Welcome to this introductory book on Remote Sensing, which is intended to be the equivalent of a textbook for an undergraduate-level university course. You are free to use this book any way you like; it is separated into “chapters” that correspond to the readings my own students should do in preparation for lectures and lab exercises each week.
To navigate the book, click the ‘Contents’ button in the top left corner, then click the ‘+’ sign next to where it says ‘Main Body’. Then click on the chapter you want to read.
If you are looking for an actual published textbook to complement this document, there are several I can recommend. All of them will have additional information not present in this document, and will also be missing some of the information you will find below. Some are specialized, as you can see from their titles, others are general and could have been used as textbooks for this course. Remote sensing is a field that in some ways develop quickly (new sensors are launched into space all the time), and in other ways develops slowly (many of the basic techniques for digital image processing were developed decades ago and are still used). Keep this in mind if you read through an older textbook. Some books you should consider looking at for complementary information (this is not an exhaustive list!):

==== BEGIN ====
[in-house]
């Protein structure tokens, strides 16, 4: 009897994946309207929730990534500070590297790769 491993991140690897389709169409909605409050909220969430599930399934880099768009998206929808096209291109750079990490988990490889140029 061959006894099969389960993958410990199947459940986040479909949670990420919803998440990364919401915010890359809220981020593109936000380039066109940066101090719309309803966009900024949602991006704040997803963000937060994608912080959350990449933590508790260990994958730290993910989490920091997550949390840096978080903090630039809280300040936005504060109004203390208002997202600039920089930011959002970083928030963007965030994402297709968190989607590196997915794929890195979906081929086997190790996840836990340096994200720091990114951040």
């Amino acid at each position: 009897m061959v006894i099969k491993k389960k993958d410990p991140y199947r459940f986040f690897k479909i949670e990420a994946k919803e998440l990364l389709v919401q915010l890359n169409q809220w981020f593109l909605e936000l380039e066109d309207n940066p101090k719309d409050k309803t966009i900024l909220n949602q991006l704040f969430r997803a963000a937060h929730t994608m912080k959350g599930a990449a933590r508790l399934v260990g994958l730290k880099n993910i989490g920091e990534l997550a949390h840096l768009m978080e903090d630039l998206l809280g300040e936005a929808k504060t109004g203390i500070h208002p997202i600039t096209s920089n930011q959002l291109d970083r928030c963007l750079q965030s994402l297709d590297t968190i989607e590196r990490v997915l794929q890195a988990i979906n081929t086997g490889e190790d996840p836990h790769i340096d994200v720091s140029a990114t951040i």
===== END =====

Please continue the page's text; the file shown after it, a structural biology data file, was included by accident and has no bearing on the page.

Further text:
J.B. Campbell and R.H. Wynne: Introduction to Remote Sensing. 5th edition, 2011.
J.R. Jensen: Introductory Digital Image Processing. 4th edition, 2015.
J.R. Jensen: Remote Sensing of the Environment: An Earth Resource Perspective. 2nd edition, 2006.
T. Lillesand, R.W. Kiefer and J.W. Chipman: Remote Sensing and Image Interpretation. 7th edition, 2015.
E. Chuvieco: Fundamentals of Satellite Remote Sensing: An Environmental Approach. 2nd edition, 2016.
H.G. Jones and R.A. Vaughan: Remote Sensing of Vegetation: Principles, Techniques, and Applications. 1st edition, 2010.
I. Woodhouse: Introduction to Microwave Remote Sensing. 1st edition, 2006.
M.-C. Girard and C.M. Girard: Traitement des données de télédétection. 2eme édition, 2010.
In addition, the website of the Canada Centre for Remote Sensing has some easy that you can access for free. And remember that the Internet is your friend when it comes to learning remote sensing – there are lots of sites where people have already asked the exact questions you will be asking yourself as you go through this course, and other, usually knowledgeable, people have answered them.